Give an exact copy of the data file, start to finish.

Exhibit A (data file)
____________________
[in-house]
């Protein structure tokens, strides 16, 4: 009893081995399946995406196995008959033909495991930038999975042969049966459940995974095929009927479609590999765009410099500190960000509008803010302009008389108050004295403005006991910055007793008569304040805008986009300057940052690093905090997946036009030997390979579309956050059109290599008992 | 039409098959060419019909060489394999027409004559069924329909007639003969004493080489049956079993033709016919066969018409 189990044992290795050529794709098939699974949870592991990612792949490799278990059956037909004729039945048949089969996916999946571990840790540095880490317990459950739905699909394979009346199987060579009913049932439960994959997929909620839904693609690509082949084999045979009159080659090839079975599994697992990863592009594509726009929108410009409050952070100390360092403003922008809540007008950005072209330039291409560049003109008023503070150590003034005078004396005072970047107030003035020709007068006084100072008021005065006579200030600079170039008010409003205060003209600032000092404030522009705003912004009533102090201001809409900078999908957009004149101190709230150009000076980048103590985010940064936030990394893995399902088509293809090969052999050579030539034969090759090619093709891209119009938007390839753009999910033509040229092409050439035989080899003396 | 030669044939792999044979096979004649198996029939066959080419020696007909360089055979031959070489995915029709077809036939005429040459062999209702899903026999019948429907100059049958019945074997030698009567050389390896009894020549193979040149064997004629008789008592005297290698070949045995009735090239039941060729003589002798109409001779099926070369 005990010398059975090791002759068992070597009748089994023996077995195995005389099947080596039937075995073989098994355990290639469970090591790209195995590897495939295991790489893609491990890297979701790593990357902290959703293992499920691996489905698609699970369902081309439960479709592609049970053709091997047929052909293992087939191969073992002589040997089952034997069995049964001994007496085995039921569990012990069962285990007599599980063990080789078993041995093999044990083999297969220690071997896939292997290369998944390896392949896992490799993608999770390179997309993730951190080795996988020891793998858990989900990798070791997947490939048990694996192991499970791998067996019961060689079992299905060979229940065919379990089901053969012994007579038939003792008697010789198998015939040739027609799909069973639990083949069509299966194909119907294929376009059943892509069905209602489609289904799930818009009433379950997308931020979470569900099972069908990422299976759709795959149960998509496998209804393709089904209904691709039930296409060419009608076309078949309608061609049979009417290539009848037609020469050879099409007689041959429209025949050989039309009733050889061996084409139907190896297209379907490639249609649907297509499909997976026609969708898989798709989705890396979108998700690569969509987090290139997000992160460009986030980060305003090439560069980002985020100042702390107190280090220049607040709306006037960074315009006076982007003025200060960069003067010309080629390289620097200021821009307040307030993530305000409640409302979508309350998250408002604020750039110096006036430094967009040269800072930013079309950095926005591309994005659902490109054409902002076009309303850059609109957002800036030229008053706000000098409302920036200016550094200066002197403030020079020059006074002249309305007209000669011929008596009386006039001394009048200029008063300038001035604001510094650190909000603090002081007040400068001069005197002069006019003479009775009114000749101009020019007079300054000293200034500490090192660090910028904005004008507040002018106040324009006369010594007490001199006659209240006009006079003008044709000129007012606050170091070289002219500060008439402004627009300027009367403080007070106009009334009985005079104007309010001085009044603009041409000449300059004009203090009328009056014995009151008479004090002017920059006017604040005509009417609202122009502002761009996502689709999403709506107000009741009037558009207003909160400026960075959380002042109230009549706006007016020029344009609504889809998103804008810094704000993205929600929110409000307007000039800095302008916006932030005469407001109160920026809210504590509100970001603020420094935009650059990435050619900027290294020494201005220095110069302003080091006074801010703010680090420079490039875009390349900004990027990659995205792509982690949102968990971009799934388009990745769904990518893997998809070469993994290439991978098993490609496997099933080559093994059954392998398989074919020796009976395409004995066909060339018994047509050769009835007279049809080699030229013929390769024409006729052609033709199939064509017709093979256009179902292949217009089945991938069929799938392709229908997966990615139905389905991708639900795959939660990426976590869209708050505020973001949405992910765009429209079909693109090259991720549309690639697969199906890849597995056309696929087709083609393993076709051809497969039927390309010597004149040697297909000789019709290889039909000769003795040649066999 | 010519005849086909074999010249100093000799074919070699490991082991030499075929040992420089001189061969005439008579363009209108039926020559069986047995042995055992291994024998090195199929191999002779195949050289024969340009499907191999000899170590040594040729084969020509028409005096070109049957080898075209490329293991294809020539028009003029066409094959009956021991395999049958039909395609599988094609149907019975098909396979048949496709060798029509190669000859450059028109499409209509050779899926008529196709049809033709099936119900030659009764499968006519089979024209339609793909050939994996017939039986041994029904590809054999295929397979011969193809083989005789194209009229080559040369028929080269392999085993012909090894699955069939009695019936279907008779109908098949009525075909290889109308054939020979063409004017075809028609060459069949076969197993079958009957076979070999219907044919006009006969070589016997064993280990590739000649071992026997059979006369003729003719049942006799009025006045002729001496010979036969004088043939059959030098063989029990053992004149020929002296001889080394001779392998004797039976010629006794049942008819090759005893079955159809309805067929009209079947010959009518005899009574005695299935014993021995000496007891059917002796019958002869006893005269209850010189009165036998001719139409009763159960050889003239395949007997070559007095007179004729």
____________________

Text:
[in-house]
């Protein structure tokens, strides 16, 4: 009893081995399946995406196995008959033909495991930038999975042969049966459940995974095929009927479609590999765009410099500190960000509008803010302009008389108050004295403005006991910055007793008569304040805008986009300057940052690093905090997946036009030997390979579309956050059109290599008992 | 039409098959060419019909060489394999027409004559069924329909007639003969004493080489049956079993033709016919066969018409 189990044992290795050529794709098939699974949870592991990612792949490799278990059956037909004729039945048949089969996916999946571990840790540095880490317990459950739905699909394979009346199987060579009913049932439960994959997929909620839904693609690509082949084999045979009159080659090839079975599994697992990863592009594509726009929108410009409050952070100390360092403003922008809540007008950005072209330039291409560049003109008023503070150590003034005078004396005072970047107030003035020709007068006084100072008021005065006579200030600079170039008010409003205060003209600032000092404030522009705003912004009533102090201001809409900078999908957009004149101190709230150009000076980048103590985010940064936030990394893995399902088509293809090969052999050579030539034969090759090619093709891209119009938007390839753009999910033509040229092409050439035989080899003396 | 030669044939792999044979096979004649198996029939066959080419020696007909360089055979031959070489995915029709077809036939005429040459062999209702899903026999019948429907100059049958019945074997030698009567050389390896009894020549193979040149064997004629008789008592005297290698070949045995009735090239039941060729003589002798109409001779099926070369 005990010398059975090791002759068992070597009748089994023996077995195995005389099947080596039937075995073989098994355990290639469970090591790209195995590897495939295991790489893609491990890297979701790593990357902290959703293992499920691996489905698609699970369902081309439960479709592609049970053709091997047929052909293992087939191969073992002589040997089952034997069995049964001994007496085995039921569990012990069962285990007599599980063990080789078993041995093999044990083999297969220690071997896939292997290369998944390896392949896992490799993608999770390179997309993730951190080795996988020891793998858990989900990798070791997947490939048990694996192991499970791998067996019961060689079992299905060979229940065919379990089901053969012994007579038939003792008697010789198998015939040739027609799909069973639990083949069509299966194909119907294929376009059943892509069905209602489609289904799930818009009433379950997308931020979470569900099972069908990422299976759709795959149960998509496998209804393709089904209904691709039930296409060419009608076309078949309608061609049979009417290539009848037609020469050879099409007689041959429209025949050989039309009733050889061996084409139907190896297209379907490639249609649907297509499909997976026609969708898989798709989705890396979108998700690569969509987090290139997000992160460009986030980060305003090439560069980002985020100042702390107190280090220049607040709306006037960074315009006076982007003025200060960069003067010309080629390289620097200021821009307040307030993530305000409640409302979508309350998250408002604020750039110096006036430094967009040269800072930013079309950095926005591309994005659902490109054409902002076009309303850059609109957002800036030229008053706000000098409302920036200016550094200066002197403030020079020059006074002249309305007209000669011929008596009386006039001394009048200029008063300038001035604001510094650190909000603090002081007040400068001069005197002069006019003479009775009114000749101009020019007079300054000293200034500490090192660090910028904005004008507040002018106040324009006369010594007490001199006659209240006009006079003008044709000129007012606050170091070289002219500060008439402004627009300027009367403080007070106009009334009985005079104007309010001085009044603009041409000449300059004009203090009328009056014995009151008479004090002017920059006017604040005509009417609202122009502002761009996502689709999403709506107000009741009037558009207003909160400026960075959380002042109230009549706006007016020029344009609504889809998103804008810094704000993205929600929110409000307007000039800095302008916006932030005469407001109160920026809210504590509100970001603020420094935009650059990435050619900027290294020494201005220095110069302003080091006074801010703010680090420079490039875009390349900004990027990659995205792509982690949102968990971009799934388009990745769904990518893997998809070469993994290439991978098993490609496997099933080559093994059954392998398989074919020796009976395409004995066909060339018994047509050769009835007279049809080699030229013929390769024409006729052609033709199939064509017709093979256009179902292949217009089945991938069929799938392709229908997966990615139905389905991708639900795959939660990426976590869209708050505020973001949405992910765009429209079909693109090259991720549309690639697969199906890849597995056309696929087709083609393993076709051809497969039927390309010597004149040697297909000789019709290889039909000769003795040649066999 | 010519005849086909074999010249100093000799074919070699490991082991030499075929040992420089001189061969005439008579363009209108039926020559069986047995042995055992291994024998090195199929191999002779195949050289024969340009499907191999000899170590040594040729084969020509028409005096070109049957080898075209490329293991294809020539028009003029066409094959009956021991395999049958039909395609599988094609149907019975098909396979048949496709060798029509190669000859450059028109499409209509050779899926008529196709049809033709099936119900030659009764499968006519089979024209339609793909050939994996017939039986041994029904590809054999295929397979011969193809083989005789194209009229080559040369028929080269392999085993012909090894699955069939009695019936279907008779109908098949009525075909290889109308054939020979063409004017075809028609060459069949076969197993079958009957076979070999219907044919006009006969070589016997064993280990590739000649071992026997059979006369003729003719049942006799009025006045002729001496010979036969004088043939059959030098063989029990053992004149020929002296001889080394001779392998004797039976010629006794049942008819090759005893079955159809309805067929009209079947010959009518005899009574005695299935014993021995000496007891059917002796019958002869006893005269209850010189009165036998001719139409009763159960050889003239395949007997070559007095007179004729």